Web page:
Even though Chilean transfer pricing legislation was introduced in 1997, being amongst the first in the region, Article 38 of the Chilean Income Tax Law (ITL) seemed to be insufficient, since it did not include relevant technical matters such as a detailed description of the TP methods, nor did it incorporate internationally accepted practices on this matter.
However, ever since Chile became an active member of the OECD in 2010, the Chilean IRS has been very active with regards to transfer pricing and has incorporated qualified personnel with wide experience in this area. This circumstance led to a series of selective reviews by the Chilean IRS, where it was clearly perceived that a highly trained team was behind the TP audits, since the information requests (notifications and summons) and tax assessments issued by the local tax authority, demonstrated a clear understanding of the internationally accepted practices and concepts, regarding transfer pricing.
In the context of the tax reform of September 27 2012, significant changes that modernised Chilean TP legislation were introduced by means of Article 41E of the Chilean ITL. Among other aspects the new Chilean TP legislation introduced the following: i) OECD aligned transfer pricing methods; ii) requirement to file an annual informative return (affidavit); iii) introduction of an APA programme; and iv) possibility to request corresponding adjustments), this new TP legislation incorporated the formal requirement to file by electronic means, on a yearly basis, a transfer pricing informative return (affidavit) on June 28 2013, for the intercompany transactions performed on the previous calendar year (starting on CY 2012).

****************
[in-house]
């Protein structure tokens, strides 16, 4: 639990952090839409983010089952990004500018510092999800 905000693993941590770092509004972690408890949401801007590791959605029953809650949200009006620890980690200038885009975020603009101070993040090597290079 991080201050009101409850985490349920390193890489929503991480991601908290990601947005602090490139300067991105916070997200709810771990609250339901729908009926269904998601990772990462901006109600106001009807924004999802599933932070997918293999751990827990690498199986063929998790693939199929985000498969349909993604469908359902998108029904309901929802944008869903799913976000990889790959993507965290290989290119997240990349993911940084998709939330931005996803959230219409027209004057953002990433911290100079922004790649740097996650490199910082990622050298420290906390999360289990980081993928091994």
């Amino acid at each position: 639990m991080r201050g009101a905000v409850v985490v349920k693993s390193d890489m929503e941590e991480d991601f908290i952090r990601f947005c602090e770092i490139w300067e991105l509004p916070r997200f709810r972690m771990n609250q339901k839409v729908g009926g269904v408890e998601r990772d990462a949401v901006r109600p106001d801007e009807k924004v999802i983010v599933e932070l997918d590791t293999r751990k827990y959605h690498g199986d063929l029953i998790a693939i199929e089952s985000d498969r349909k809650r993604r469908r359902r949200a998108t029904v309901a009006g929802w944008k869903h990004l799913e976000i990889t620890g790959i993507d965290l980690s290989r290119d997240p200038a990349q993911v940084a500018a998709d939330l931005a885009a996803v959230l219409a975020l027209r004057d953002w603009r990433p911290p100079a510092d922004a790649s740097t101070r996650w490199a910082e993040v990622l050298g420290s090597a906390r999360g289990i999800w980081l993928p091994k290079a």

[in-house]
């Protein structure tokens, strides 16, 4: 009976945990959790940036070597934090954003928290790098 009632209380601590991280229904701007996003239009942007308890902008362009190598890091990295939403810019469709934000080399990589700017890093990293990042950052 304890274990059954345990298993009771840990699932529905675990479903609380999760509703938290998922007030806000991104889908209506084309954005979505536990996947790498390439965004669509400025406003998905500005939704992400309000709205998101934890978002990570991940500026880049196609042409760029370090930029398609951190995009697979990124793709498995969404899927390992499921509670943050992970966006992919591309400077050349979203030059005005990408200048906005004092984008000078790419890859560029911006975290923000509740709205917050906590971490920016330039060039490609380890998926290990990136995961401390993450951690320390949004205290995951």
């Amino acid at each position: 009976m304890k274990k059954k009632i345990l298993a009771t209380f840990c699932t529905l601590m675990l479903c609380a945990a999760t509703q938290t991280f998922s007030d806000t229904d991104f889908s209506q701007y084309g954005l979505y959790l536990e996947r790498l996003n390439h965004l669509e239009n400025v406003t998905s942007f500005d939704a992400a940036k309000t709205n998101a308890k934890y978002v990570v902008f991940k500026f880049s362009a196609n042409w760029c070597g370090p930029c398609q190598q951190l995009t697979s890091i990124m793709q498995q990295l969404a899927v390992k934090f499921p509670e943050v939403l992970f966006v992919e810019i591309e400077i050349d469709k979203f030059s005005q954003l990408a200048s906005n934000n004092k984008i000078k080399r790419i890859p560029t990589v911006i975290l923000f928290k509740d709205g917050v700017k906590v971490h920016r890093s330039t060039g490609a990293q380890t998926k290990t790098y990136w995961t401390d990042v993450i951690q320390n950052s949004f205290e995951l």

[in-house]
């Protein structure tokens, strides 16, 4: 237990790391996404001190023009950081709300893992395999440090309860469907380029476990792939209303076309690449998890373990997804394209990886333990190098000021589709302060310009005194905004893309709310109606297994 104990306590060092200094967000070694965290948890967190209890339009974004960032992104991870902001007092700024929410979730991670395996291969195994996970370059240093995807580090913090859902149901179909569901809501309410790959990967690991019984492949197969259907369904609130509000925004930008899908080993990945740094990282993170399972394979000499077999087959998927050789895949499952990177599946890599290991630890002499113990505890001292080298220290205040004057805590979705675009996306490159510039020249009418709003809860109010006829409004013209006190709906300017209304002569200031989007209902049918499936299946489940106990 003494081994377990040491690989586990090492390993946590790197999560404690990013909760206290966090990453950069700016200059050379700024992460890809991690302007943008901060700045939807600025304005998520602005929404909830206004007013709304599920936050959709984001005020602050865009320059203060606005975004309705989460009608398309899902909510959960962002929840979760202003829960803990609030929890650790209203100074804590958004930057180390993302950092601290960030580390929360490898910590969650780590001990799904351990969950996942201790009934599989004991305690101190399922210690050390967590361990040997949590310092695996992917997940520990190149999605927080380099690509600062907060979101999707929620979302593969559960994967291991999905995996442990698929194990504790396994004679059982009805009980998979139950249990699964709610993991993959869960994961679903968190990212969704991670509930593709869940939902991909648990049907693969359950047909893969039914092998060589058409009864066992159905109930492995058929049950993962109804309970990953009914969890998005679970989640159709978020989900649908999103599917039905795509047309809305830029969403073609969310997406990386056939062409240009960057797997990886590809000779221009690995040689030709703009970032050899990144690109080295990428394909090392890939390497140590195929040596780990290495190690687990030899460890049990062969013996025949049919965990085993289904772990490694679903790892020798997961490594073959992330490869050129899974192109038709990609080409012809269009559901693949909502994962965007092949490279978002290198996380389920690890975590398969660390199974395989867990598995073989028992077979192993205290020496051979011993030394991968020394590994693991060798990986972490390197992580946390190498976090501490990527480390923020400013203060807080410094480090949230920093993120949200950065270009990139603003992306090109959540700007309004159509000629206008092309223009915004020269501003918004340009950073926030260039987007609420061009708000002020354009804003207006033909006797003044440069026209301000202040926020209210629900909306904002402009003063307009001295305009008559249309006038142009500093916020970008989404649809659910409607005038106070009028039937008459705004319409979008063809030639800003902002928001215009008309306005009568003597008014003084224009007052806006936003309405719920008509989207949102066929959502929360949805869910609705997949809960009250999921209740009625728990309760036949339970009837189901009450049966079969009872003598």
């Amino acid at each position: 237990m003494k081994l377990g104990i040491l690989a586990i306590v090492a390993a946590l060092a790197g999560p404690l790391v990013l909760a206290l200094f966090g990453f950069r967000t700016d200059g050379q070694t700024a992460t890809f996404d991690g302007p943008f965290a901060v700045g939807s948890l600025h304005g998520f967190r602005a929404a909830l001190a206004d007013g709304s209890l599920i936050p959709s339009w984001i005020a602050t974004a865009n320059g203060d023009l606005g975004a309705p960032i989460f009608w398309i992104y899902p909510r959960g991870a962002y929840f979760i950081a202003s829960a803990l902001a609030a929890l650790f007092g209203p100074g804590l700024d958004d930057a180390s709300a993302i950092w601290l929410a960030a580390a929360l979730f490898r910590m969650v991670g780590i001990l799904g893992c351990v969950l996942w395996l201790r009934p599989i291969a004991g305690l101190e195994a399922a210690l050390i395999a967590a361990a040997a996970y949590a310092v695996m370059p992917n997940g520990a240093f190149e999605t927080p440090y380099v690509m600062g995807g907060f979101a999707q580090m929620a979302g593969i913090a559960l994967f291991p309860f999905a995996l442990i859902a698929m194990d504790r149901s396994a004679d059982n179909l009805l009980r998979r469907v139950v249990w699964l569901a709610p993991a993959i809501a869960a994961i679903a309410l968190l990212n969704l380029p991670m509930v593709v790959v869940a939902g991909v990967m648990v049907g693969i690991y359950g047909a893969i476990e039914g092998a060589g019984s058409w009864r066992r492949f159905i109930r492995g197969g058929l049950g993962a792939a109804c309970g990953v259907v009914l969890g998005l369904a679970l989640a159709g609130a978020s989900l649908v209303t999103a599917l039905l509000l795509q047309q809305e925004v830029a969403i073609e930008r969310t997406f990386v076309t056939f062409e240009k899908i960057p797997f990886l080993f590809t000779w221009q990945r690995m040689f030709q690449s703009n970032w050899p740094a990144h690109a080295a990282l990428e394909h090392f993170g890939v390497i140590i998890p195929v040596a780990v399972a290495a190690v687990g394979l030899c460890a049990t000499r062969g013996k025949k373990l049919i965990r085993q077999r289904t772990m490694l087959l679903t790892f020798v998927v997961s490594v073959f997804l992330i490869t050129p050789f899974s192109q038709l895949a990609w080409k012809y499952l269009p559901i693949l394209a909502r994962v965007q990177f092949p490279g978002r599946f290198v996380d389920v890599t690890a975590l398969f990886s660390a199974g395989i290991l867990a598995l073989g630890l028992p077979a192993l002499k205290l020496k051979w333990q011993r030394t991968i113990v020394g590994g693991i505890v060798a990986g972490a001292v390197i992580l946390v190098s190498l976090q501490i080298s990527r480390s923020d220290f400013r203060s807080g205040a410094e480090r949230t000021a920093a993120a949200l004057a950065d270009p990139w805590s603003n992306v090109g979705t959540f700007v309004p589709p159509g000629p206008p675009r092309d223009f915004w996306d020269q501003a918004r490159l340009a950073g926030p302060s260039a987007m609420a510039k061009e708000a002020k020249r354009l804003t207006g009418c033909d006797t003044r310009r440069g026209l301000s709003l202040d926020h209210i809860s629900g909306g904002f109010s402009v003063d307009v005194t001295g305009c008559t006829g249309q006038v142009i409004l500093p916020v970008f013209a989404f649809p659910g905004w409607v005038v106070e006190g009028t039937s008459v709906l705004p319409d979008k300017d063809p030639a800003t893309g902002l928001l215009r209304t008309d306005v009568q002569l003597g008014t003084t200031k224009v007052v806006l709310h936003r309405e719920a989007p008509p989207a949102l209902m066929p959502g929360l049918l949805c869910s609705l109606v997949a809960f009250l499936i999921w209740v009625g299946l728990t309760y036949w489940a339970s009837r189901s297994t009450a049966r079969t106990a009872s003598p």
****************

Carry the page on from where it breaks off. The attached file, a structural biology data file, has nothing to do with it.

This new source of information will allow the Chilean IRS to build a database with very detailed data about the taxpayer's intercompany transactions, because of the fact that this transfer pricing return was strategically and technically developed by the Chilean tax authority, with the purpose of requesting very detailed information per type of transaction (tangible goods, financing transactions, intangible assets, services and current mercantile accounts). Therefore, it is expected that the Chilean IRS will use this database to perform even more specific and focused TP audits.
On the other hand, the Chilean IRS has been very open to Chilean taxpayers requesting advanced pricing agreements (APAs), since new TP legislation also introduced this possibility, which has led to a series of APAs already requested by local taxpayers to the Chilean IRS, to have certainty of the fulfillment of the arm's-length principle, from a Chilean transfer pricing perspective.
Chile has entered a path of no return with regards to transfer pricing, which will imply that Chilean taxpayers will have to be more careful when performing intercompany transaction, to avoid possible risks on this relevant tax area.
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